If the reader wants to better counsel those who are considering divorce, or those who have been affected by divorce, reading this book will help you in your understanding of what they are going through. It is easy to ignore the Roman Catholic theology that is taught in the book because the Roman Catholic Church has lost all credibility and authority to lecture anyone on any spiritual matter, much less marriage and sexuality. Ignore the theology that is proposed and focus on the painful realities that divorce forces on children, how it affects them, and how they can be ministered to.
Studies have shown that those tasked with ministering to victims of divorce have many times done a poor job of it. In one study, 2/3 of young adults who regularly attended church said that “no one—neither from the clergy nor the congregation—reached out to them” as they were going through this traumatic event (67–68). Another study pointed out that children of divorce were “rarely approached” by religious leaders and rarely received responses “to their troubled questions” (55). We can all ask ourselves, church leaders and lay people alike: Are we doing all that we can do for those who have been wickedly abandoned (both spouse and children)?
The essay that points out the failures of the so-called political Christian right is damning. The Moral Majority, Christian Coalition, and the Family Research Council have protested many so-called ills in the nation but have been “virtually silent” on the scandal that was causing the most harm to families, divorce and the inevitable remarriage (137).
The book tracks the progression of church after church which over time changed their teaching on what constituted biblical divorce, not because of any new insights into the biblical teaching on the topic, but because of the pressures coming from the sheer number of people who were divorced and remarried. “All of these factors can lead pastors to ask themselves, how it is even possible to broach the issue without offending someone? They therefore hesitate, and then choose silence” (151). The essay “United We Divide” tracks the devolution from understanding the marriage after divorce to be “continuous adultery” (143) to the fact that “it is no longer divorce, but rather its condemnation, that has become taboo for all” (149).
Jesus’ words in Matthew 18:6 come to mind reading this book, “But whoso shall offend one of these little ones which believe in me, it were better for him that a millstone were hanged about his neck, and that he were drowned in the depth of the sea.” The man (or woman) who calmly packs their bags, walks out the door, and into the house of their adulterous lover will one day answer to the King of these sheep. Then that unfaithful man or woman will themselves curse the day of their conception (Job 3:3).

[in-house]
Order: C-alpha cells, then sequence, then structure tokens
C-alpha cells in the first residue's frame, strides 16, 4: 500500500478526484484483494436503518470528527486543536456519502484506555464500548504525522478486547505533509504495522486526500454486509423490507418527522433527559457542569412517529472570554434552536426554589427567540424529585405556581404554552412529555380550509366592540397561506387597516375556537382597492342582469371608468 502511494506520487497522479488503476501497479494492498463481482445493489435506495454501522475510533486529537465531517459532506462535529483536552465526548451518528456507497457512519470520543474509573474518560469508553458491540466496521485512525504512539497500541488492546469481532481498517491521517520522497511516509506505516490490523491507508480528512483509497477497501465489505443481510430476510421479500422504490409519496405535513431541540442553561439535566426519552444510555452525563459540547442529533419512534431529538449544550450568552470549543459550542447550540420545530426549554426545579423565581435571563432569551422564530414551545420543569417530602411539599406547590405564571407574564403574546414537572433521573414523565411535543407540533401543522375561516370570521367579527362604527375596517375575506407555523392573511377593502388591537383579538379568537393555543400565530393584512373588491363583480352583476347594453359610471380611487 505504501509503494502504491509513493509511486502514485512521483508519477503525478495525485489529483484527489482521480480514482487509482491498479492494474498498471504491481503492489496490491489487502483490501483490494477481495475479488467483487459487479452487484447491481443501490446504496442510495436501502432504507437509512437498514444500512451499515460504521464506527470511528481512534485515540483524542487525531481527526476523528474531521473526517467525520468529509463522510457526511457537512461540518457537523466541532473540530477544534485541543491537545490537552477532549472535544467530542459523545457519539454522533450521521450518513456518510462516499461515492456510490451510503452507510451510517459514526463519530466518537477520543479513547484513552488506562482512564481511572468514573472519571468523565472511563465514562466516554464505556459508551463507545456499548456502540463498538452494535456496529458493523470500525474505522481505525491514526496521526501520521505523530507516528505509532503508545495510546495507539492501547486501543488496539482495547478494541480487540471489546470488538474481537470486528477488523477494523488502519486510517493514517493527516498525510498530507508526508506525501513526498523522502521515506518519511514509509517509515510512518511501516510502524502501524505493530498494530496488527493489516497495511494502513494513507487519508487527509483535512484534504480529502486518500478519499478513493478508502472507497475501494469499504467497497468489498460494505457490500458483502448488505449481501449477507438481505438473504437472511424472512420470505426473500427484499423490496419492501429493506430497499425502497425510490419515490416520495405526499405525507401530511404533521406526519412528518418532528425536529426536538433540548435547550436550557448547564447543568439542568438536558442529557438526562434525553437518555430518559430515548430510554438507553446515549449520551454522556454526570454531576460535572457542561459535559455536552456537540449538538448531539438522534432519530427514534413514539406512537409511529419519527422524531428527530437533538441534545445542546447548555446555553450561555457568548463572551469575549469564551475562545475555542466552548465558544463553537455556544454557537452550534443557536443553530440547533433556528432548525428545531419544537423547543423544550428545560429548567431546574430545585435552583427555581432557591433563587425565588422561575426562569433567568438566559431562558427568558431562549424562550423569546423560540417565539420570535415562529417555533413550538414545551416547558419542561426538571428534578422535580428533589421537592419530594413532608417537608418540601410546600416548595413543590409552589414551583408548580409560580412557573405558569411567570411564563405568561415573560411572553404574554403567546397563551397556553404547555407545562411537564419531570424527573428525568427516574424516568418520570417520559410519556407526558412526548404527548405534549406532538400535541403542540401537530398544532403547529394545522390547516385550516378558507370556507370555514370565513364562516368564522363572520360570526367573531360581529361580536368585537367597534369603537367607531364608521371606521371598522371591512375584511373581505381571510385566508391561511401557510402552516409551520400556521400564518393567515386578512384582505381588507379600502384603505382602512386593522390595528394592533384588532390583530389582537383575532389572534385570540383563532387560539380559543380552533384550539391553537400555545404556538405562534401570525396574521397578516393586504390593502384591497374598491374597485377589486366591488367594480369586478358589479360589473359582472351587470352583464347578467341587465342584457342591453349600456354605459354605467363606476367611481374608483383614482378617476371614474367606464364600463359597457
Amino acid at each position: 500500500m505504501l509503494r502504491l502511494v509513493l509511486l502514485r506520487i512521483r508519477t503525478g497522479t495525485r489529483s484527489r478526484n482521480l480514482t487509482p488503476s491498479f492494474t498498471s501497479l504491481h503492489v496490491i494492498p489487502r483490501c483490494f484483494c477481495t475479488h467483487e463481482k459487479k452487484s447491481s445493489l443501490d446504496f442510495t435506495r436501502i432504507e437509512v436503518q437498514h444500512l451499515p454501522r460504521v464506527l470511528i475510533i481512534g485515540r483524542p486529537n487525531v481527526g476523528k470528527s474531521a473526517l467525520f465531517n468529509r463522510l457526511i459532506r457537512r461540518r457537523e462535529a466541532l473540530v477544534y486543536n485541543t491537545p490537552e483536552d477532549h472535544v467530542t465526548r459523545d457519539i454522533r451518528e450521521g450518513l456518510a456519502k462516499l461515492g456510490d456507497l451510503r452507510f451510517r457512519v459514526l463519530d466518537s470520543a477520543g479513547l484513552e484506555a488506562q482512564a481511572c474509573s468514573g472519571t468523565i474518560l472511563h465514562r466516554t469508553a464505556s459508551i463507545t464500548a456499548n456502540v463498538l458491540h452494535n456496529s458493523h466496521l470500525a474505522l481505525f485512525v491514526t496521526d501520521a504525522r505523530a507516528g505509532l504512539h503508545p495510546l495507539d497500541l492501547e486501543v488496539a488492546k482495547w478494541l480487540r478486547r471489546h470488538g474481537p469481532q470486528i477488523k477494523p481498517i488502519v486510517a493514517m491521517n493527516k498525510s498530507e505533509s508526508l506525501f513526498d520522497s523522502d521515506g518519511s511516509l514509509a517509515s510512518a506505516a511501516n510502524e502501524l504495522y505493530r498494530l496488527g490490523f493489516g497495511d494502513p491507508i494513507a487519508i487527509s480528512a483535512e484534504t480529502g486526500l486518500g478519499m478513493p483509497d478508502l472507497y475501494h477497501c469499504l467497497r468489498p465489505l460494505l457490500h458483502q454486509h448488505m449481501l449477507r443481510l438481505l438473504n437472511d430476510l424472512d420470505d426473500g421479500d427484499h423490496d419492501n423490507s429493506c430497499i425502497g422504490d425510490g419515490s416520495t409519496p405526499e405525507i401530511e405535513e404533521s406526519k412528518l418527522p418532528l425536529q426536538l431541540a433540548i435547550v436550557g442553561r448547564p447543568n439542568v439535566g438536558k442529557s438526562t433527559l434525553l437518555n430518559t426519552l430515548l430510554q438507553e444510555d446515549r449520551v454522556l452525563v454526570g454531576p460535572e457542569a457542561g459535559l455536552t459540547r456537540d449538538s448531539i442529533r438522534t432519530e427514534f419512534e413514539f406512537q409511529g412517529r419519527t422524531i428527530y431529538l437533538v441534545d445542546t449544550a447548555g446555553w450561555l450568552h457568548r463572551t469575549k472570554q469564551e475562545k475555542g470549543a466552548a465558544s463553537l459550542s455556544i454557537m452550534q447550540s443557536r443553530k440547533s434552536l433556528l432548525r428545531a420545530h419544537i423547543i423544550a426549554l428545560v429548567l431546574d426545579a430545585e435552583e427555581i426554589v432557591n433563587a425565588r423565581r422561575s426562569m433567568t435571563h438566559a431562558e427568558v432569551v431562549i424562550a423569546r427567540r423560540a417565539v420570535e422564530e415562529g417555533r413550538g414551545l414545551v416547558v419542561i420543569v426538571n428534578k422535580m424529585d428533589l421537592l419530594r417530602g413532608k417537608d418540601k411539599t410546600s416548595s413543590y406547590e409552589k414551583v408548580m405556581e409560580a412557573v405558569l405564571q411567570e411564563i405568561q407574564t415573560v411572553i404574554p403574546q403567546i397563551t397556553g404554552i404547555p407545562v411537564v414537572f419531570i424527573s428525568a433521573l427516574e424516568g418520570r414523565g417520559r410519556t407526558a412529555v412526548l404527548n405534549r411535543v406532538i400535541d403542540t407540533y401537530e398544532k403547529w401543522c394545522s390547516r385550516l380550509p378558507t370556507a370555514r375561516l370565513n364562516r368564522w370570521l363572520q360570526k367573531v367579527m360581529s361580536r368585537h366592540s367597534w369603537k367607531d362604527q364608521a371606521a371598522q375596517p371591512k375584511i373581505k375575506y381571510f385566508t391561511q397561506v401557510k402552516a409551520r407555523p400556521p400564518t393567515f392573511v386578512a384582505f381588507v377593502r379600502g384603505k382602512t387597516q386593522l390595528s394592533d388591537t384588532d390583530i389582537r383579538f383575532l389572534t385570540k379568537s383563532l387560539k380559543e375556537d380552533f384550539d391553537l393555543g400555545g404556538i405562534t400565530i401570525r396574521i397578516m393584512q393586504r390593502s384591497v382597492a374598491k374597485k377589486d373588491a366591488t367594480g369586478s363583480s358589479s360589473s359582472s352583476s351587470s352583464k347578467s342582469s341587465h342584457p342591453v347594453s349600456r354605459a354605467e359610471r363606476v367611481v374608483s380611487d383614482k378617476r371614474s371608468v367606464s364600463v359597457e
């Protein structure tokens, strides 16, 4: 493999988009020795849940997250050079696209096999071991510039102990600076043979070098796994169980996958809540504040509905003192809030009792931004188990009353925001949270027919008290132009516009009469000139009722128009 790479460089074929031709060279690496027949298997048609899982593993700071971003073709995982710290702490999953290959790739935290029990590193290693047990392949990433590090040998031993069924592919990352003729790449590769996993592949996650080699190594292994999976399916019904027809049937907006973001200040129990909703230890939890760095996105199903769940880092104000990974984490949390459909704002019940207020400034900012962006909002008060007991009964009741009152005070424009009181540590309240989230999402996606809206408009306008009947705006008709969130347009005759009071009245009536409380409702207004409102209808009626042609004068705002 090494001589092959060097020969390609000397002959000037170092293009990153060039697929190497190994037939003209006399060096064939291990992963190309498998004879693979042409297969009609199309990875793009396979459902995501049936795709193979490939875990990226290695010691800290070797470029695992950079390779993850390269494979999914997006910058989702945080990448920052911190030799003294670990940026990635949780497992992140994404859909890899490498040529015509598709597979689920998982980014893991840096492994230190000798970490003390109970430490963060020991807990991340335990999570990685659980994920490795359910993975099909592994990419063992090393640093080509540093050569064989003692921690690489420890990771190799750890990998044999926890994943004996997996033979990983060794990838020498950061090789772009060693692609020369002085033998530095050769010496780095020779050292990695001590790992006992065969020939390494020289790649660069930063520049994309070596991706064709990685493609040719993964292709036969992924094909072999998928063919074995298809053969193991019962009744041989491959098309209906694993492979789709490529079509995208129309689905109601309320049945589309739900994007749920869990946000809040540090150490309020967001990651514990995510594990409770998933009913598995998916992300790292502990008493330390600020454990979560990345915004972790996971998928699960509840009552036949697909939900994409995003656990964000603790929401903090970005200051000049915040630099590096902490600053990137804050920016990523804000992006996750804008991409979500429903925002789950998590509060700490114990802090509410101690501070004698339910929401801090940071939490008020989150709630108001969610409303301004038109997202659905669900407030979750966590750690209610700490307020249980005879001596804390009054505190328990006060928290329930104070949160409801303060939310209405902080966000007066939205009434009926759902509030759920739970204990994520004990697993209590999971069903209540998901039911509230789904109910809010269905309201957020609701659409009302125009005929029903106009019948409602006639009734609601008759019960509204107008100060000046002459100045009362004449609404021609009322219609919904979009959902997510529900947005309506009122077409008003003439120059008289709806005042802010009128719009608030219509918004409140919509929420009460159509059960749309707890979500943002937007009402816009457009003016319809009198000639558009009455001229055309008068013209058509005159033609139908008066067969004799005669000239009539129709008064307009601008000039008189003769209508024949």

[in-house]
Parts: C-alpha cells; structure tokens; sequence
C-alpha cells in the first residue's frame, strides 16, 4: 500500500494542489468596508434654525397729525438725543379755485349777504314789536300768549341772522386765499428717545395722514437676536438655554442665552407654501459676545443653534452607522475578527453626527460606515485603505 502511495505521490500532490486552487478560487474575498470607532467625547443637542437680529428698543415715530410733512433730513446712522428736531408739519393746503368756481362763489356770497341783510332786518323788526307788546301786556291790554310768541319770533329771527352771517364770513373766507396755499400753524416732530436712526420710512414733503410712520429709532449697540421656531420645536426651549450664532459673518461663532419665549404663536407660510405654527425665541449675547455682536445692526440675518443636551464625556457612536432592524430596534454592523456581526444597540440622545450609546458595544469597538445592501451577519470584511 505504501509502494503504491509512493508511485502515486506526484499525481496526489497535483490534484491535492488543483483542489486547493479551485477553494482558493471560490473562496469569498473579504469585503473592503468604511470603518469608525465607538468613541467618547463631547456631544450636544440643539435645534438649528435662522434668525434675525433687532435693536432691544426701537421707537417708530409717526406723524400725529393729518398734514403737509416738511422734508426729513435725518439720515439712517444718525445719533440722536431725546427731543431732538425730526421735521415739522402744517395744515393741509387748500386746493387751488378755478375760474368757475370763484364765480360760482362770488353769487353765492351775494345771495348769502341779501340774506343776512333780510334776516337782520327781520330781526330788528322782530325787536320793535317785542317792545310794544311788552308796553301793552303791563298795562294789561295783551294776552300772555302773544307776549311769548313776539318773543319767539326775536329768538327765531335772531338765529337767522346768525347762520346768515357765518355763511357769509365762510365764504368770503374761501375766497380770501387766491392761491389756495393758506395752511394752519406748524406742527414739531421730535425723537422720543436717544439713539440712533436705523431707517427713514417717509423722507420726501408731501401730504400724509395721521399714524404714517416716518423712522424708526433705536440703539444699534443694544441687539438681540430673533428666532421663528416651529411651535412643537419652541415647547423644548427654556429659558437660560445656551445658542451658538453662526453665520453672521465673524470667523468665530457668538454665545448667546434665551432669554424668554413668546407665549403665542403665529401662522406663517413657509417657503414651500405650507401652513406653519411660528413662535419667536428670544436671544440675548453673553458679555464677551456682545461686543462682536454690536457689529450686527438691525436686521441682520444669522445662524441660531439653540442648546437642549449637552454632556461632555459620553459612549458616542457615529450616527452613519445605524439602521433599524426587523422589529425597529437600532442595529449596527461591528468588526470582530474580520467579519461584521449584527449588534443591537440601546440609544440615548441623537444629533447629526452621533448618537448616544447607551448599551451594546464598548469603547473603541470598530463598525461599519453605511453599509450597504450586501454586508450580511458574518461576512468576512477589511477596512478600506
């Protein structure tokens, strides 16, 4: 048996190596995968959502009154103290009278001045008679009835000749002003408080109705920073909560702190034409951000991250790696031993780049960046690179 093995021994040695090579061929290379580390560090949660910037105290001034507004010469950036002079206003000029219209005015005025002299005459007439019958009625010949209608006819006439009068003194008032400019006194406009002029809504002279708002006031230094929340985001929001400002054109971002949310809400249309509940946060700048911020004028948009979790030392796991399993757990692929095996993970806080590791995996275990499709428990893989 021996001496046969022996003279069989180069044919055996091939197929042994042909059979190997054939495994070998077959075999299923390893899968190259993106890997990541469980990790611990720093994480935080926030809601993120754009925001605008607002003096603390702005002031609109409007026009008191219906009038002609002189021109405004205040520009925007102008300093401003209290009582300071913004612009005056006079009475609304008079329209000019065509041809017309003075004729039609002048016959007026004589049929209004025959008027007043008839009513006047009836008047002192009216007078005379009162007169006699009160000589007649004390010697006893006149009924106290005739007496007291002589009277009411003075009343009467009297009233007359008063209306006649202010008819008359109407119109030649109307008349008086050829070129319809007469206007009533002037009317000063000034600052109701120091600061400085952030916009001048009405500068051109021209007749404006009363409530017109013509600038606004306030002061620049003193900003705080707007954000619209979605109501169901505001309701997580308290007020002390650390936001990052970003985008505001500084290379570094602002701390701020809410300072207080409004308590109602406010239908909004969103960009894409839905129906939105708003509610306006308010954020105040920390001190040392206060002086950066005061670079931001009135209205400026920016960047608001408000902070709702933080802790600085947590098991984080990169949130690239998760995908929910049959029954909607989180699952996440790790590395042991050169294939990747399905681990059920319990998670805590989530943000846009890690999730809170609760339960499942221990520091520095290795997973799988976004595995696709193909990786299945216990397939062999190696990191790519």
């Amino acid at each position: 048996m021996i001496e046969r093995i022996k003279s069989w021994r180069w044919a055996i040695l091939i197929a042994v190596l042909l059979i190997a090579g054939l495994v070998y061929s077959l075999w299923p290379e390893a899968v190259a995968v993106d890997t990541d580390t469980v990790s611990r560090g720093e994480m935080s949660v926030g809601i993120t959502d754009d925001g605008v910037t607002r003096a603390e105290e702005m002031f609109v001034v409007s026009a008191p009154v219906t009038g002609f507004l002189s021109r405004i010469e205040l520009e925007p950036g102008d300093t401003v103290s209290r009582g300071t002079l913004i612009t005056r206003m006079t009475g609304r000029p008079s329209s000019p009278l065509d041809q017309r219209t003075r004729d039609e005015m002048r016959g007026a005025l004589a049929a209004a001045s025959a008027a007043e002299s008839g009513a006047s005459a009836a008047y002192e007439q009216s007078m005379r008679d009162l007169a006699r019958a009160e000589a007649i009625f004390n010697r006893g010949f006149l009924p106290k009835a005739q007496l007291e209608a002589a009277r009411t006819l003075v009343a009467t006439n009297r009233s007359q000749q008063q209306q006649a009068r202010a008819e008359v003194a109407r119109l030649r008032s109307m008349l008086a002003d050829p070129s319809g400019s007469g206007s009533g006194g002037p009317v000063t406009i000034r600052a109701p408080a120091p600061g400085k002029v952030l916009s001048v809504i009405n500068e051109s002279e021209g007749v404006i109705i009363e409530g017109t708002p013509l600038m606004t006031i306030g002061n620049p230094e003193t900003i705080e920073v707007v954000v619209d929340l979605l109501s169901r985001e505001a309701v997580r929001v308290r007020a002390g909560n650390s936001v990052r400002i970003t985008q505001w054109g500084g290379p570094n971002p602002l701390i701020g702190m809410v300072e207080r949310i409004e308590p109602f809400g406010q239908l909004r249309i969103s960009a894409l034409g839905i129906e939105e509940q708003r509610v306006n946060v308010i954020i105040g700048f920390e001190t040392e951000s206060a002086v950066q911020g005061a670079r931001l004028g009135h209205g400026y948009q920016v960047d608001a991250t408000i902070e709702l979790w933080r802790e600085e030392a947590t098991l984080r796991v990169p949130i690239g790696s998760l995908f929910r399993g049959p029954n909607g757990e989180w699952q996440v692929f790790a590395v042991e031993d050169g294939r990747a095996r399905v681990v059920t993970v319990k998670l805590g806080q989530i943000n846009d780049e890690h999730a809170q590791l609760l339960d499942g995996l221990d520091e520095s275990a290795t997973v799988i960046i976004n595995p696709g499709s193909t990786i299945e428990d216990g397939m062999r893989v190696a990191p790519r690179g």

Recognizing what divorce does to children and that God loves and pays special divine attention to his little ones, it is no surprise he hates divorce (Matt. 18:6, Mal. 2:16).
It weighs heavily on me that there may be a young person reading this review who is himself or herself a child of divorce. My heart breaks for you for the pain that you have had to endure. The loneliness (62), the depression (34), the fear and the anxiety (96) that you have had to shoulder are heavy burdens to bear. They are not impossible burdens, however. Your heavenly Father will never forsake you, and his care is focused in a special way on you. Throughout all of scripture, God admonishes his people to care for the poor and weak, for the widow, and for the fatherless. So important is this to God that he defines it as “pure religion” (James 1:27). “A father of the fatherless, and a judge of the widows, is God in his holy habitation” (Ps. 68:5). Earthly fathers and mothers may forsake you, but God will be faithful to the end. “When my father and my mother forsake me, then the Lord will take me up” (Ps. 27:10).
Whate’er my God ordains is right:
Here shall my stand be taken;
Though sorrow, need, or death be mine,
Yet am I not forsaken.
My Father’s care
Is round me there;
He holds me that I shall not fall;
And so to Him I leave it all.
Samuel Rodigast (1649-1708)